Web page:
Leonard sees taller quarterbacks get balls tipped all the time.

The younger Leonard agrees with his dad: Baker could play for Illinois right now. The team had just five first downs against Ohio State.

"That's nothing against those guys and nothing against their quarterbacks," Derek Leonard said. "I've seen a lot of MAC games. He'd be the best quarterback in the MAC right now."

Rising to the challenge

Baker is the youngest of three. He grew up with the Rockets.

Early on, Leonard noticed Baker's competitiveness.

"It doesn't matter if you're playing a pickup basketball game or pingpong," Derek Leonard said. "He's good at everything. It's crazy."

Baker was the only returning starter from last year's state title team.

"We thought offensively we were going to struggle," Leonard said. "We knew he was really good. From play one, he took off and everyone followed."

Over the years, Leonard has coached his share of FBS players. There was Lunt and current Wisconsin linebacker Garret Dooley and former Purdue quarterback Sean Robinson.

"I don't know if I've ever been so sure of something that could totally be successful at the highest level," Leonard said.

He hears it from the coaches the Rockets beat.

"They are like, 'Wow, that's one of the best high school players I've played against.' "

Baker's accuracy is a huge plus. Coaches like players who don't turn the ball over and the quarterback went deep into the season before throwing his first interception.

Leonard also likes Baker's athletic ability. He runs to keep the play alive. Then, fires the ball to an open receiver.

"His escapability, Doug Flutie was kind of the same way," Leonard said. "He could get out of trouble. And he is so intelligent. He's going to make the right decisions."

The deep out tests the arm strength of all quarterbacks. Mess it up and a giddy defensive back is going to take the ball the other way.

"It's accurate," Leonard said. "It's up there with Wes Lunt. This time his senior year, Wes could throw the ball like no other. This is the closest kid I've ever seen to him on that."

Leonard doesn't ask Baker to run a lot. He's gained 443 yards on the ground and scored 12 touchdowns.

"I run him when I need him," Leonard said. "He's a heck of an athlete and he could have run for another 500 to 800 yards. That's the type of kid he is."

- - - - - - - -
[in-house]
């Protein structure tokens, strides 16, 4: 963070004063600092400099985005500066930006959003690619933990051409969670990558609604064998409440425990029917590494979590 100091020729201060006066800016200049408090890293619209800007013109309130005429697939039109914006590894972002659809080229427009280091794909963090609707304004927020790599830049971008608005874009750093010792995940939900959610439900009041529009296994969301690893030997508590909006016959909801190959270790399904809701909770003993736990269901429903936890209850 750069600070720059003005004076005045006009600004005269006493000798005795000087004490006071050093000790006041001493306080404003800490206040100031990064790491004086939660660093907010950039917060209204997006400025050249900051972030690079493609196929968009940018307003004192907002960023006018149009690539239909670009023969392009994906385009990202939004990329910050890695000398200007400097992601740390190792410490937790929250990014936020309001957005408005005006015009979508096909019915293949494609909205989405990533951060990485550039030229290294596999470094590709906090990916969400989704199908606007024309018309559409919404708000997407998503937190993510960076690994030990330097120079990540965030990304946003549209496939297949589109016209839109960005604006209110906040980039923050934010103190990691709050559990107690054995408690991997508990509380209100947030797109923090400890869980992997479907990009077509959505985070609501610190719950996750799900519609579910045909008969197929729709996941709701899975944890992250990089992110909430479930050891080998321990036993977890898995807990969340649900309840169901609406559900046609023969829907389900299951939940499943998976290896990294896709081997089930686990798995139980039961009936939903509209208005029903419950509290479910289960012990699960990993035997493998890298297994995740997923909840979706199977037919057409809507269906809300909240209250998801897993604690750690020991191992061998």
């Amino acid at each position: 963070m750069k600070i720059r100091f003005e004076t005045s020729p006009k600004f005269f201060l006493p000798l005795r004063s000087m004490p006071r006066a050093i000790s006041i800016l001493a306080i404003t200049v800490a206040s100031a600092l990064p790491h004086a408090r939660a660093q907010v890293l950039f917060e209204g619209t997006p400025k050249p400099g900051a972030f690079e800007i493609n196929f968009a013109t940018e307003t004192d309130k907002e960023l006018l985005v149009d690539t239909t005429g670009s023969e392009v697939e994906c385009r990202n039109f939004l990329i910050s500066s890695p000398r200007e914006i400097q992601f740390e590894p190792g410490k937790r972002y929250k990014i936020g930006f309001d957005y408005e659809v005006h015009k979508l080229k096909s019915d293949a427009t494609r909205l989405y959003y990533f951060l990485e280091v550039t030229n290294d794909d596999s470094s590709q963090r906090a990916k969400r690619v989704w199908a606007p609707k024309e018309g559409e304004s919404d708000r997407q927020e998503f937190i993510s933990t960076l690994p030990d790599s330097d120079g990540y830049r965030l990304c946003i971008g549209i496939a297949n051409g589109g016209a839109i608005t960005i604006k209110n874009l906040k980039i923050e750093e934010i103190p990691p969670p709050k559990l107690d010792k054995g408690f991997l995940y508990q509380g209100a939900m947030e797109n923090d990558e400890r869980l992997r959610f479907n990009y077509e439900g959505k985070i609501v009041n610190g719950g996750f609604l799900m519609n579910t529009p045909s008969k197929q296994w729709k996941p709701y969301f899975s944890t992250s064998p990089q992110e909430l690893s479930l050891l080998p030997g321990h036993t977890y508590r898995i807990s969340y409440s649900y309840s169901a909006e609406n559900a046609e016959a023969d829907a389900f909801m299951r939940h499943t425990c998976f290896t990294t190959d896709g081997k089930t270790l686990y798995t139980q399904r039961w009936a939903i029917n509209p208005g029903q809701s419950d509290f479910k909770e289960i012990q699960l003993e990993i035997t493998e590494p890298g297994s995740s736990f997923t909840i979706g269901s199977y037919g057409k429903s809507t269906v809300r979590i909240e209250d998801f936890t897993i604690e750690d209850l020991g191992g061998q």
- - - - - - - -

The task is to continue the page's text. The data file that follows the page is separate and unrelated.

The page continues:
Next step

For the first time, college football has a signing date, ahead of the traditional early February signfest.

"He's just kind of waiting to see who does what," Leonard said.

Whatever Baker decides, it will likely be without a lot of fanfare.

"Everyone likes him," Leonard said. "He's a good kid. He's always got a smile on his face. He is so nice to everybody."

His quarterback became more vocal this season. In a good way.

"That's one of his biggest improvements," Leonard said. "He's showing his leadership."

Back to the lack of offers. Derek Leonard, like his dad, doesn't understand.

"It's the craziest, most idiotic thing I have ever seen in my life," Leonard said. "He is that good. I know I'm not wrong. People tell me what he's not, when I know what he is."

If Leonard was hired by an FBS school as an assistant, he would want Baker to come with him.

Leonard is making calls, trying to get programs interested in his quarterback.

"Everyone is so afraid of their own shadow," Leonard said.

Going into Friday's title game against Morris, recruiting isn't a high priority for Baker. That will come later.

"I'm all about the team right now," Baker said.

But if coaches read this, Baker can assure them he is ready to help.

"I'd just like to tell coaches, 'I want it bad. I love the game and I love playing it.' "

Baker believes in himself as a Division I prospect. As he should.

"If somebody will give me a chance," Baker said, "I have full confidence I can compete at that level."